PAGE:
Two vivid images of hospitable men emerge from the blistering pages of this
week's parshah. In the first episode, the venerable Abraham, recuperating
from his recent circumcision, prepares a lavish welcome on a mercilessly hot
day for three dust-covered travelers who happen to pass by his home.
Later on, these same travelers - actually angels in disguise - continue on
to the Sodom, which they are about to incinerate in divine retribution for
the thorough degeneracy of its people. In Sodom, the travelers are welcomed
by Lot, Abraham's nephew, who invites them into his home. The people of
Sodom, who are philosophically opposed to hospitality, are enraged, and Lot
risks his life to defend his guests.
Nevertheless, although Lot's hospitality was apparently more important to
him than life itself, we are never told to look upon Lot as a shining
example of a kind and hospitable person. Abraham, who did not risk his life,
is our role model, our paragon of virtue, not Lot. Why is this so?
Let us take a closer look at this man Lot, a man so devoted to kindness and
hospitality that he is ready to defy all his neighbors in Sodom. But wait!
Sodom? How could a man of such high principles choose to live in a
thoroughly degenerate city like Sodom?
Here lies the key to Lot's character. Lot had spent many years in the
household of his uncle Abraham. He had seen Abraham's way of life, his
outstanding kindness, his legendary hospitality, his purity of character,
and he had seen how these qualities had earned Abraham enormous stature and
prestige. When he arranged his own way of life, Lot instinctively imitated
the patterns of Abraham's life. Abraham had been kind, so he was kind.
Abraham had been hospitable, so he was hospitable. These became the pattern
of his existence to the point that he knew no other.
But it was all superficial. Lot's kindness did not stem from deep conviction
or profound empathy with other people. All his acts of kindness were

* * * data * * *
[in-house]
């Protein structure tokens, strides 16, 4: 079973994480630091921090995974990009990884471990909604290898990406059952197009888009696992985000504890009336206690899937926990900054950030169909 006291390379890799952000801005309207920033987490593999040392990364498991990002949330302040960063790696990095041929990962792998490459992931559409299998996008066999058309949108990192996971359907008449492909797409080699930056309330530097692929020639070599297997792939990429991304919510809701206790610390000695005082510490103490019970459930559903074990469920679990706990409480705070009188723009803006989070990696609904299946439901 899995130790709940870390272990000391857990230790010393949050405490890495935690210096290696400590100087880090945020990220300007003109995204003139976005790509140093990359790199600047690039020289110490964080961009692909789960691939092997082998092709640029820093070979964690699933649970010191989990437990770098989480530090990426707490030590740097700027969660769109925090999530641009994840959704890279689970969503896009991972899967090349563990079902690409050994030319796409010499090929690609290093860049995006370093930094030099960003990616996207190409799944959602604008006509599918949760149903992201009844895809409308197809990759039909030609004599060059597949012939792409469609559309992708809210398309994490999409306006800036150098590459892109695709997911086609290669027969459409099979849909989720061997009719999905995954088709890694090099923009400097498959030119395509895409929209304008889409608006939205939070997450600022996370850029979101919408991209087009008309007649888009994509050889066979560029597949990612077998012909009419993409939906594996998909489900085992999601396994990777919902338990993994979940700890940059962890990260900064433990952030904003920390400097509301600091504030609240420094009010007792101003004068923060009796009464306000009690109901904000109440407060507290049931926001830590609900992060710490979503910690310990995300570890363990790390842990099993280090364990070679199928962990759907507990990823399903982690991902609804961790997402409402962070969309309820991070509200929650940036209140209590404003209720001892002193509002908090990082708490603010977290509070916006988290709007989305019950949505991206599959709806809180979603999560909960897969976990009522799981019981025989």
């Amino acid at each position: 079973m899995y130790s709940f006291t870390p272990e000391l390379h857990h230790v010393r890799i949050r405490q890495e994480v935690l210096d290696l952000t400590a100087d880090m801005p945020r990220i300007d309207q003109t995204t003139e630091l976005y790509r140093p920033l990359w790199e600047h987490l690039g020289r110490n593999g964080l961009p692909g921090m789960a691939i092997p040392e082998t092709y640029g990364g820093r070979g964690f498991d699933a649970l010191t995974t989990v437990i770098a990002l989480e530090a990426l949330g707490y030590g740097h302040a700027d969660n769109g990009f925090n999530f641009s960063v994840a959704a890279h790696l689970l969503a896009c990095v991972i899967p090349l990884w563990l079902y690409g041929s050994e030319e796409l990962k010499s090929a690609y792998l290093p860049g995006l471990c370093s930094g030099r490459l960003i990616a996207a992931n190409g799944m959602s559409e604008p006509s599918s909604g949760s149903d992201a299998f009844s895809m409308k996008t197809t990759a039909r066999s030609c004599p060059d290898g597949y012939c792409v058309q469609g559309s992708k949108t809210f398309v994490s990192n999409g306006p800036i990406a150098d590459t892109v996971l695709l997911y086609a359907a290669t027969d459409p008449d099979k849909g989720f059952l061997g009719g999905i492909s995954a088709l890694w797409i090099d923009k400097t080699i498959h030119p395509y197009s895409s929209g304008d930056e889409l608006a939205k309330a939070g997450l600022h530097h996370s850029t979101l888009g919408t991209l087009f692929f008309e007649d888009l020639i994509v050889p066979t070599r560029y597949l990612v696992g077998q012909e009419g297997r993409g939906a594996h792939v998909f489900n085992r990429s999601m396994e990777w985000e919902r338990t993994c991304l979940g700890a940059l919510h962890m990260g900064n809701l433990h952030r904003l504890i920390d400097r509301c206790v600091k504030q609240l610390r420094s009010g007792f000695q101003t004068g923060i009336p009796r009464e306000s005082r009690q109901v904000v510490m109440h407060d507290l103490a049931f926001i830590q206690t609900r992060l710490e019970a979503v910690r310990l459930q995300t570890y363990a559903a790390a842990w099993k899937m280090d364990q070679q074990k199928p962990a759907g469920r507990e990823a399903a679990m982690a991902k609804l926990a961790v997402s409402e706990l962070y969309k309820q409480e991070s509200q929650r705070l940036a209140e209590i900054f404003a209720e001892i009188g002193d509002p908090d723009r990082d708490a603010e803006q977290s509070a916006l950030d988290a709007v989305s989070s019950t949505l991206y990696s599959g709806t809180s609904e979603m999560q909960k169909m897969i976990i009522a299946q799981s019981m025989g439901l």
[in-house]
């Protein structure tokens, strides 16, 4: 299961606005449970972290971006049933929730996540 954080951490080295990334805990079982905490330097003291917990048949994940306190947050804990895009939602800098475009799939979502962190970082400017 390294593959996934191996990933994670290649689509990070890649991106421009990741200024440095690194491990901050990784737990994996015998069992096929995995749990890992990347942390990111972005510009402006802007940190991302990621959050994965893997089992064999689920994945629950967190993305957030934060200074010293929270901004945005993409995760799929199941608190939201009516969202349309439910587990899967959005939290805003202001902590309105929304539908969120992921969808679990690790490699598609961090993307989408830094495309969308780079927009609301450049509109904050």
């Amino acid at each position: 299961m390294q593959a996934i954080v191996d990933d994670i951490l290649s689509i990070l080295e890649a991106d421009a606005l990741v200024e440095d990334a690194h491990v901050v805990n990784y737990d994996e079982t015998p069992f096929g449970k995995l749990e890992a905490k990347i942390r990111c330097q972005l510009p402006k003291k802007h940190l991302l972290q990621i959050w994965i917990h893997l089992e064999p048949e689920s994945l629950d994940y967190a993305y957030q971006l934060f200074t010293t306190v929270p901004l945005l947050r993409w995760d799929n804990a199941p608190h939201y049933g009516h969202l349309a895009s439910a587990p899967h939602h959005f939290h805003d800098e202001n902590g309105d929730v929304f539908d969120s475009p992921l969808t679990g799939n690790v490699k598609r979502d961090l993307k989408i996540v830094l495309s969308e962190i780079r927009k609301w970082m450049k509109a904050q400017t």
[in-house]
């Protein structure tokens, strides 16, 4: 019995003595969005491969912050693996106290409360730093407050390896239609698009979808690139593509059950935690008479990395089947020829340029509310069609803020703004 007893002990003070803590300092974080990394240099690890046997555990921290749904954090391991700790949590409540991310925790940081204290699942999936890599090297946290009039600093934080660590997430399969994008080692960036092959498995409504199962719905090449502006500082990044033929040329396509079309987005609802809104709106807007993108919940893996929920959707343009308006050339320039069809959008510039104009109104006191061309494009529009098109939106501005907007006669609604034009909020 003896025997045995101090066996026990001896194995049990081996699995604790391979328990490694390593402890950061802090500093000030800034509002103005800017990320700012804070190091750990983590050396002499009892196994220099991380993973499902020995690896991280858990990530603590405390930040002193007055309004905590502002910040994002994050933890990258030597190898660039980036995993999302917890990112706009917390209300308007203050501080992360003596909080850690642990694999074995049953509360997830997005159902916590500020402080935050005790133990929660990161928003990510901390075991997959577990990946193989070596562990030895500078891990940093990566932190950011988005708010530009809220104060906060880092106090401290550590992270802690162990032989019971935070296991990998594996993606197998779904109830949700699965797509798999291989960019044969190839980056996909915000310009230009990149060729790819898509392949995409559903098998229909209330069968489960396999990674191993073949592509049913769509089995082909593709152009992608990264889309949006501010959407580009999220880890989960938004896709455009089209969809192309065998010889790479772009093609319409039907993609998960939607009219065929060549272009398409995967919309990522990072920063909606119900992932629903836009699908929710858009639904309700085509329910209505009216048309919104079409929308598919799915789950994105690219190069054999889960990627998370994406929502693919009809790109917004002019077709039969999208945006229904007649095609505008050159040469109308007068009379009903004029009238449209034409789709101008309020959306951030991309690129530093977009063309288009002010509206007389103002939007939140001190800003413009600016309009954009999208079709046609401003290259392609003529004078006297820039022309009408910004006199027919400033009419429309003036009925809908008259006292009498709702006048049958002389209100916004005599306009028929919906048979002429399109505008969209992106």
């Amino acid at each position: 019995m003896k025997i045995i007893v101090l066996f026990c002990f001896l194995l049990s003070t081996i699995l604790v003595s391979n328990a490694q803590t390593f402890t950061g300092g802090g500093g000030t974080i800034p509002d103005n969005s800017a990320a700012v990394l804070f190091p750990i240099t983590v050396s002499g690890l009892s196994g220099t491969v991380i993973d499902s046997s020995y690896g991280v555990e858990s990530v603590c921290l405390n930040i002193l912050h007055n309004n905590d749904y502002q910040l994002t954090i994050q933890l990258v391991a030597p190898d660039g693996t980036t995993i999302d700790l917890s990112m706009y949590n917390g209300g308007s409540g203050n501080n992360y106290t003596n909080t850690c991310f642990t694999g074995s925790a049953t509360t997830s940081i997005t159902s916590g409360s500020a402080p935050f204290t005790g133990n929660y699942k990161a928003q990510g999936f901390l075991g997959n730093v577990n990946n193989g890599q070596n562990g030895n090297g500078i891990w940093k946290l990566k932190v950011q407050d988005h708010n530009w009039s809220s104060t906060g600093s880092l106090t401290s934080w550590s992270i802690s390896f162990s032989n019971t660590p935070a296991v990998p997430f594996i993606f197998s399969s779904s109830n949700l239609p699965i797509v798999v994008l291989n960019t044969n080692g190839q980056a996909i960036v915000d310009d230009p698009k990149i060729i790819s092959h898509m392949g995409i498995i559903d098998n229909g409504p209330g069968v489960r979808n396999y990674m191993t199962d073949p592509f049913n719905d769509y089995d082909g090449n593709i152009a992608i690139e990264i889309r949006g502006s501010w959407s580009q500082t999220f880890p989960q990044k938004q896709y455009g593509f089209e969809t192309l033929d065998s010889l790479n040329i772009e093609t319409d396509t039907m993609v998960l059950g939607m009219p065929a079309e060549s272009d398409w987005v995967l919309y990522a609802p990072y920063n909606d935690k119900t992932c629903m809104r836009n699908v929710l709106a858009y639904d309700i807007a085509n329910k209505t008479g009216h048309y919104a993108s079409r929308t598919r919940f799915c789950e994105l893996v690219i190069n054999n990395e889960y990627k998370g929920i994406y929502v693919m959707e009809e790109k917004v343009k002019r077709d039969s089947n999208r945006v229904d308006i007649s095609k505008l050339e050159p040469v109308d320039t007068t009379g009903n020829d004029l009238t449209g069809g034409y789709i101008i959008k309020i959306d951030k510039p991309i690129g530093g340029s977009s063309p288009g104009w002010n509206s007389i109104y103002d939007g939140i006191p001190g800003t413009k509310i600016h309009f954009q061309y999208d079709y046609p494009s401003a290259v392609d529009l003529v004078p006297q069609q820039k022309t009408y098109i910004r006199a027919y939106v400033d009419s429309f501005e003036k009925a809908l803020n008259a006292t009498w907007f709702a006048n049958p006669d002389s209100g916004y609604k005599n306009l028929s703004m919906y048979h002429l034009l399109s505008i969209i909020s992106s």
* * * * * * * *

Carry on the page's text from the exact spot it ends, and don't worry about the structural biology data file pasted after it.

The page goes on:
mechanical, the products of habit. To have acted otherwise would have been
disrupted the equilibrium of his life. Underneath lay the true Lot, the
greedy, self-centered man intent on gratification and insensitive to the
needs of others. When he had to choose a place to live, this subterranean
side of Lot's character made sure he would settle in a place suitable to his
true character. That he chose Sodom, the ultimate in greed and selfishness,
reveals to us the nature of his true character.
Nevertheless, even in Sodom, the old habits persisted, and Lot continued to
go through the motions of hospitality - even at the risk of his life. It is
a well-known psychological phenomenon that people are often willing to risk
death rather than disrupt the familiar patterns of their existence. Lot was
such a person. He was a creature of habit, albeit good habits, not a man of
The difference between Abraham and Lot manifested itself in their
descendants. Abraham was the essence of kindness, and therefore, this trait
was passed down to his descendants for all time, even to this very day.
Lot's kindness, however, was only superficial, and his descendants, the
ungrateful nations of Ammon and Moab, manifested his true nature.
The Talmud (Taanis 5b) relates that Rabbi Nachman once asked Rabbi Yitzchak
for a blessing.
"Let me tell you a parable," Rabbi Yitzchak replied. "A man was once
traveling through the desert. Hungry, tired and thirsty, he arrived at an
oasis where he found a fruit-laden tree and a stream of water beside it. He
ate the fruit, drank the water and rested in the shade of the tree.
Refreshed, he rose to go. But first, he wanted to bless this wonderful tree.
"`Tree, tree, how can I bless you?' he said. `I cannot bless you with sweet
fruit, for they are already sweet. I cannot bless you with ample shade, for
you already have it. I cannot bless you with a stream of water, for you
already have one. All I can say is, may it be the Will of Hashem that all
shoots replanted from you should be just like you.'
"So is it with you, Rabbi Nachman,' he concluded. `You have Torah, wealth
and sons. All I can say is, may it be the Will of Hashem that your sons
should be just like you.'"
The commentators wonder: Was Rabbi Nachman so totally blessed that he had no
room for additional blessings for himself? Was there nothing left to do but
bless his children?
The answer lies in Rabbi Nachman's connection to Torah. The blessing was
that his connection to Torah and the nobility of character it engenders
should become so deep and powerful that Rabbi Nachman and the Torah would
become one and the same entity. In that case, his children would
automatically follow in his ways. The blessing, therefore, was to Rabbi
Nachman himself, but it would manifest itself in his children.
In our own lives, we must ask ourselves if our values and the patterns of
our lives are only mechanical habits, or if they are the products of our
convictions and genuine sensitivities. We must remember that the children of
Lot did not emulate what he did. They emulated what he was. If we want our
children to follow in our footsteps, we must be like Abraham - what we do
and what we are must be one and the same.